Capitalism vs. minimum wage laws

Many people, especially liberals, still widely accept the view that we need minimum wage laws to provide the working poor with a fair wage. A minimum wage is a legally mandated price floor for labor — for instance, in California it is illegal to hire a worker for less than $8 an hour.
On the surface, this sounds perfectly reasonable. After all, it would be unfortunate to receive such low wages that one would struggle to acquire basic goods such as food or health care.

This is just one example of how many who claim to support capitalism believe it needs to be mitigated or controlled in some way; otherwise it leads to exploitation.

Unfortunately, these views are mistaken; indeed, they are flawed from both an economic and a moral perspective. Economically, because minimum wage laws create unemployment among some lower skilled laborers (those very groups they are designed to protect). Morally, because these laws attack people’s rights to negotiate their income and moreover imply that an employer has a moral obligation to provide workers with a certain income (she doesn’t).
These two aspects are interrelated, of course, but I will start by first discussing the economic flaws and then move to the moral argument.

It is important to remember that wages are essentially no different than any other price: the price of one’s labor. Furthermore, this price reflects certain facts: it reflects facts about how much an employer values your work (if they valued it less than your wage, they would not hire you at that wage) and whether, everything else being equal, you find that work worth doing at that wage. A worker’s value to her employer depends on factors, such as how much training she needs, her employment history and her ability to efficiently carry out tasks.

But if this is true, then surely increasing a minimum wage via legislation cannot alter these facts. As 20th century economist Henry Hazlitt once wrote, “You cannot make a man worth a given amount by making it illegal for anyone to offer him anything less. You merely deprive him of the right to earn the amount that his abilities and situation would permit to him to earn, while you deprive the community even of the moderate services that he is capable of rendering.”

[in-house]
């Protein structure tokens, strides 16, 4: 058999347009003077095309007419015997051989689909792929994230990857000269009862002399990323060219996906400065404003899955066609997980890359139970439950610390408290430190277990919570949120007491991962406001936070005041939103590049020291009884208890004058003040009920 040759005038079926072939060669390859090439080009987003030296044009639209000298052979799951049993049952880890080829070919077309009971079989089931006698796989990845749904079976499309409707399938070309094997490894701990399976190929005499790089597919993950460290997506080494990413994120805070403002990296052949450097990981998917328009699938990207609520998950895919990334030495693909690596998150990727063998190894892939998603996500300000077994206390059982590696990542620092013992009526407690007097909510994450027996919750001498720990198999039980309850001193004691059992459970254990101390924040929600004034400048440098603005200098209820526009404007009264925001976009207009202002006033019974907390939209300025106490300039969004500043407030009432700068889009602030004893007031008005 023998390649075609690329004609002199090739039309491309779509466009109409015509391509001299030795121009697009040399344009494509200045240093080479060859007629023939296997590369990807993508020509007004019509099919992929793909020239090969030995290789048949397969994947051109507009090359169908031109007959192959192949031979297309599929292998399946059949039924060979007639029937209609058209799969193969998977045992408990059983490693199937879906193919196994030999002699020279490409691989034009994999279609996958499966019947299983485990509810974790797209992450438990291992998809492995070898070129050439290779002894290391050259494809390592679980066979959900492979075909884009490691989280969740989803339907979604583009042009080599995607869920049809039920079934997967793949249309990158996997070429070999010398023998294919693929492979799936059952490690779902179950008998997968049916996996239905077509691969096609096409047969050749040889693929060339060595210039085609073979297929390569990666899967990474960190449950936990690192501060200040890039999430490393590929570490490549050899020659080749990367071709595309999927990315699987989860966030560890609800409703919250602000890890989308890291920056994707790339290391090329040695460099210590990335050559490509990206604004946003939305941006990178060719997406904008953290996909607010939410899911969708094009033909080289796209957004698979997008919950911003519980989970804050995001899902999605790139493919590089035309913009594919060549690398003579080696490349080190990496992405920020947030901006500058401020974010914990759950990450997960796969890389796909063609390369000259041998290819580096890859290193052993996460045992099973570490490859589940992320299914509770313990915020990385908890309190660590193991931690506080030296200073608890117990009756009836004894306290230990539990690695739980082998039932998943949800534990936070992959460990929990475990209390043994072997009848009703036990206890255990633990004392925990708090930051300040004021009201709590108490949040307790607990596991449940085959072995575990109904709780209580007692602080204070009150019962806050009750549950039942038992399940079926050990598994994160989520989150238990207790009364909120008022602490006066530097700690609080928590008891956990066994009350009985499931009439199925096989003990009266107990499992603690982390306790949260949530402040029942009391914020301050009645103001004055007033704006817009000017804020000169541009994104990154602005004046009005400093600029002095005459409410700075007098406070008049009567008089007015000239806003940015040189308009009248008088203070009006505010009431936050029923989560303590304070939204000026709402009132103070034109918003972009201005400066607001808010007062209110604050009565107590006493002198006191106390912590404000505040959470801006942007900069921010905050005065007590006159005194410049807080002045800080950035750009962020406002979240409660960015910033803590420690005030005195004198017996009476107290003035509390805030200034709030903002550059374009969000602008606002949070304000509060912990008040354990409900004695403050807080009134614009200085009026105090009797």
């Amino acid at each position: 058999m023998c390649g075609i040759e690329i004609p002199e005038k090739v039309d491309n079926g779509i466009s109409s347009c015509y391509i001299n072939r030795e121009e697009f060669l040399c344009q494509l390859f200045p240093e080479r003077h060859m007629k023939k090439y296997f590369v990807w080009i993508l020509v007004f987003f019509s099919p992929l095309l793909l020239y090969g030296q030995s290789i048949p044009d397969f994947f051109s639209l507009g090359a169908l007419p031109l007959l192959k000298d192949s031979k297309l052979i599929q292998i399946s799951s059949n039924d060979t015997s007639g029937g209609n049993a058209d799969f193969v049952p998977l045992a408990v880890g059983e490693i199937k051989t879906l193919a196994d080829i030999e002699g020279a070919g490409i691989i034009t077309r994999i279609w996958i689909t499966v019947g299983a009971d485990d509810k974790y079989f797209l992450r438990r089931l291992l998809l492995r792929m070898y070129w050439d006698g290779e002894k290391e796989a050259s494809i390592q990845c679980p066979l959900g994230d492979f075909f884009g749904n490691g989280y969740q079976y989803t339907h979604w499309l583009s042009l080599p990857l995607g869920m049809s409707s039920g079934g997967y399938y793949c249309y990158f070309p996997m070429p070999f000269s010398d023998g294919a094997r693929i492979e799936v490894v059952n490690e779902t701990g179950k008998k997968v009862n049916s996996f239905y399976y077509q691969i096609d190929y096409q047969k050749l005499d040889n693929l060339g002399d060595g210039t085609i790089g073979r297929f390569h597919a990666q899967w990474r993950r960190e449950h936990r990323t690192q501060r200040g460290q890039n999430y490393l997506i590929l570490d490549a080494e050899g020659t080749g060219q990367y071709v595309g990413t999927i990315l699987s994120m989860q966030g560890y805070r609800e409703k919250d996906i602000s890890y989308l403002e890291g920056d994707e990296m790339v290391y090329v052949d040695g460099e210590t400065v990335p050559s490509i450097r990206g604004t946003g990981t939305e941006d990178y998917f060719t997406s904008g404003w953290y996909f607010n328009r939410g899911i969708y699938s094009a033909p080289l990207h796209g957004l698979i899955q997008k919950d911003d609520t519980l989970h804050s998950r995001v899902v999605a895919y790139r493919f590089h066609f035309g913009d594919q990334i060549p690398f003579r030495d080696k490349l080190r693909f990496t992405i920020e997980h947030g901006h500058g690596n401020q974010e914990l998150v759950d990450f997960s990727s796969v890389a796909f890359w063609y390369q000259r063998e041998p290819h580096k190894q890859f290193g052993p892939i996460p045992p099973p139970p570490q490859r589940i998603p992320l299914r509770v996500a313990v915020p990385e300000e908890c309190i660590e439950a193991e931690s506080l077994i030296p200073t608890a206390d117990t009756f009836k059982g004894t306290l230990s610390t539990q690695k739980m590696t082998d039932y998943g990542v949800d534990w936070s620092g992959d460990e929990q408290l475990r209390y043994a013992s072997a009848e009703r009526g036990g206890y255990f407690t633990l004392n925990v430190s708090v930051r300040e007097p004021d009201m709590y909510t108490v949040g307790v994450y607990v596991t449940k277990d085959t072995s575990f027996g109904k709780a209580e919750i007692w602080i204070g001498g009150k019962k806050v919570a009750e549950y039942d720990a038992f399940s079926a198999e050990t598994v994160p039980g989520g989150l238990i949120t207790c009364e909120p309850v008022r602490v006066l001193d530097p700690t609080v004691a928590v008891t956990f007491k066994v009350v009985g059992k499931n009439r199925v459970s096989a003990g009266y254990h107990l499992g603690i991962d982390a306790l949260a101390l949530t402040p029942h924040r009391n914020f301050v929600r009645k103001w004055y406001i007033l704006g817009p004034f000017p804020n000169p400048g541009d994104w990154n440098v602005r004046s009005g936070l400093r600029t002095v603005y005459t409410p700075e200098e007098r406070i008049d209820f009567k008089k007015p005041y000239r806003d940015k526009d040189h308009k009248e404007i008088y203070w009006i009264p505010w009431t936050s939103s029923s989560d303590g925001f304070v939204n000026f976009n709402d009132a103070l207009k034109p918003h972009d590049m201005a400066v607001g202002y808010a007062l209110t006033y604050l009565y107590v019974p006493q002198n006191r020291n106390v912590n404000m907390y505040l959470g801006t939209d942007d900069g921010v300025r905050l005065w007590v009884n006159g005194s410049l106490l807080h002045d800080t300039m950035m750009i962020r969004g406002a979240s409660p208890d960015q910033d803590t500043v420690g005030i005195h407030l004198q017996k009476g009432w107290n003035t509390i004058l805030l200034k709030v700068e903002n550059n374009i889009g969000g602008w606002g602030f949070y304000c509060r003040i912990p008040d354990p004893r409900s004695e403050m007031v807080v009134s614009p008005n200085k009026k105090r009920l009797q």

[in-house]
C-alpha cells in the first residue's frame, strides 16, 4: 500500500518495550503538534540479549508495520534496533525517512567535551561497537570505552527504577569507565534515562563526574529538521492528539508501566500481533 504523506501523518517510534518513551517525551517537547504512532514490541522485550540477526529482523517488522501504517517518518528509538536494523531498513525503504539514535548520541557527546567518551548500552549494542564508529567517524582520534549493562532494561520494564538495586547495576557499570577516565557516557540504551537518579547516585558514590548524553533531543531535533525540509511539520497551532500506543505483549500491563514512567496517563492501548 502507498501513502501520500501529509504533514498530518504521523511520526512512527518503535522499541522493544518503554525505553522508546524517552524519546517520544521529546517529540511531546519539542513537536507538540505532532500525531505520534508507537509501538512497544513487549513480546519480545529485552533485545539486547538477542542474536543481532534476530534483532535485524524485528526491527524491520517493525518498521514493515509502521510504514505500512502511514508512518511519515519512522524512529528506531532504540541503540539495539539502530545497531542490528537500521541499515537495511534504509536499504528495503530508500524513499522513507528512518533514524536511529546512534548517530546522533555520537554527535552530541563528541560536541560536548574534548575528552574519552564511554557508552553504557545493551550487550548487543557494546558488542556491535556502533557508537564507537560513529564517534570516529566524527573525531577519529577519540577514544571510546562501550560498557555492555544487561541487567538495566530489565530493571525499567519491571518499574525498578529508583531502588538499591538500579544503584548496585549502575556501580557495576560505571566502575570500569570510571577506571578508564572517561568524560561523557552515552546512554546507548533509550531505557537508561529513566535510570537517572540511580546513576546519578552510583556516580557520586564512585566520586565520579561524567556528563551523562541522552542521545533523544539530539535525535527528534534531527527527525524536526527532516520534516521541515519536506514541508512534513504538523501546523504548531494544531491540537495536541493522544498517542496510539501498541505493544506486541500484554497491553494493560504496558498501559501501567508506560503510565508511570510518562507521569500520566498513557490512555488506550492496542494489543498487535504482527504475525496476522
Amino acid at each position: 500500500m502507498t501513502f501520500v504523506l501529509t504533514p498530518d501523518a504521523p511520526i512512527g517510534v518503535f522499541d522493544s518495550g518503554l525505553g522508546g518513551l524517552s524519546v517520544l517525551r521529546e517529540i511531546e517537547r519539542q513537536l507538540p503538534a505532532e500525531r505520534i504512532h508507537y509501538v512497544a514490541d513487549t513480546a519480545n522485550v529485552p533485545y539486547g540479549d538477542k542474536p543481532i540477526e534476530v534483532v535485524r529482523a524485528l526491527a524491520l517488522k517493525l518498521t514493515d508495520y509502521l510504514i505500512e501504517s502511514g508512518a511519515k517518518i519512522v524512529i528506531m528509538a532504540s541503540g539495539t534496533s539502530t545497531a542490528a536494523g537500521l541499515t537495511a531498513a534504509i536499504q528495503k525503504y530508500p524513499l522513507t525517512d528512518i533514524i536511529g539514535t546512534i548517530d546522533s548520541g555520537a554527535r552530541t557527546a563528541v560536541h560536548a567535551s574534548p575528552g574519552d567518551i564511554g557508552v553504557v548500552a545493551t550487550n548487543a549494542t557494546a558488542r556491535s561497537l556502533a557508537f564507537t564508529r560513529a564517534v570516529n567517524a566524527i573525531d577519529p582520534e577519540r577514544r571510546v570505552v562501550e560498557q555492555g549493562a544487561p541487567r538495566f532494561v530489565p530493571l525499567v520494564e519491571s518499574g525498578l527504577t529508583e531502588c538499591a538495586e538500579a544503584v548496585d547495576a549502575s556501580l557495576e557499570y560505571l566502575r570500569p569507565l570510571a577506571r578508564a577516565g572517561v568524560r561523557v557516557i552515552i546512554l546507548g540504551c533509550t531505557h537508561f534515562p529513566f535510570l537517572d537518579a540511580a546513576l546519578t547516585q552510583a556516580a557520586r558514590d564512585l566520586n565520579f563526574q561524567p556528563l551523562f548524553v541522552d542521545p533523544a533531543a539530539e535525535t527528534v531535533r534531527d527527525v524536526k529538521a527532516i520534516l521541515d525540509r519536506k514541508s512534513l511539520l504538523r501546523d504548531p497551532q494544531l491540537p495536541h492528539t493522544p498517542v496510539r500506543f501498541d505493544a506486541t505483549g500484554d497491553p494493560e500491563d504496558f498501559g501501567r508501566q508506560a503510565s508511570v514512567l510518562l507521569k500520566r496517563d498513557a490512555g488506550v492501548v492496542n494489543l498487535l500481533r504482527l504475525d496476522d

The attempt to change those facts creates unemployment, as those whose work is worth less than the minimum wage cannot be employed at a profitable wage. In other cases, where hiring fewer workers is too detrimental, employers might simply increase the prices of their goods and services, which in turn reduces the purchasing power of lower-income people (who suffer more from price inflation than other groups).

But who are those whose work might be worth less than the minimum wage? It is inexperienced or low-skilled people (such as students!). The wages of middle and high-income workers are not directly affected by the minimum wage.

We can see now why we cannot eliminate poverty by simply dictating a minimum wage of, say, $50 an hour. This would likely result in drastic price increases, massive unemployment among low-skilled laborers, or both.
Minimum wage laws are immoral insofar as they constitute a violation of our rights — specifically, our ability to trade freely in the labor market. To be able to make the decisions to live the best possible lives we can, we need to be free to rely on our independent, rational judgment.

Sometimes, it will be advantageous for me to accept a low-paying job, if I need to build experience or I have other sources of income to supplement it. Similarly, employers will sometimes find it profitable to hire workers with less skills, and therefore will sensibly want to pay them less than other workers. This does not constitute exploitation: one could only reach that conclusion by dropping the context that employers are offering a positive benefit to potential employees, and that the relationship between a worker and her employer is a trade.

Laws that regulate economic activity, of which minimum wage laws are merely one example, attack our ability to engage in trade with others and force us to act against our rational judgment and our values.

In a laissez-faire system, wealth creation and productivity are unfettered by government interference, and everyone (including the working poor) can benefit the most from the rational and productive behavior of others. It may be true, though, that even in a free society, poverty will exist. And to the extent that people see it as a problem, we can help those in need through private charities.

In doing so we can recognize the fact that charity is and ought to be the voluntary decision to support causes that we value, not the redistribution of wealth or regulation of economic activity by force.

In conclusion, I would like to stress that the primary issue is not “how to provide the working poor with a ‘fair’ wage,” (which is not the province of a proper government) but rather how to achieve society governed by justice and a rational economic policy, which themselves depend upon a foundation of political theory (individual rights) and ethics (rational egoism). The answer, once again, is freedom.

TRISTAN DE LIEGE can be reached at tflenaerts@ucdavis.edu.

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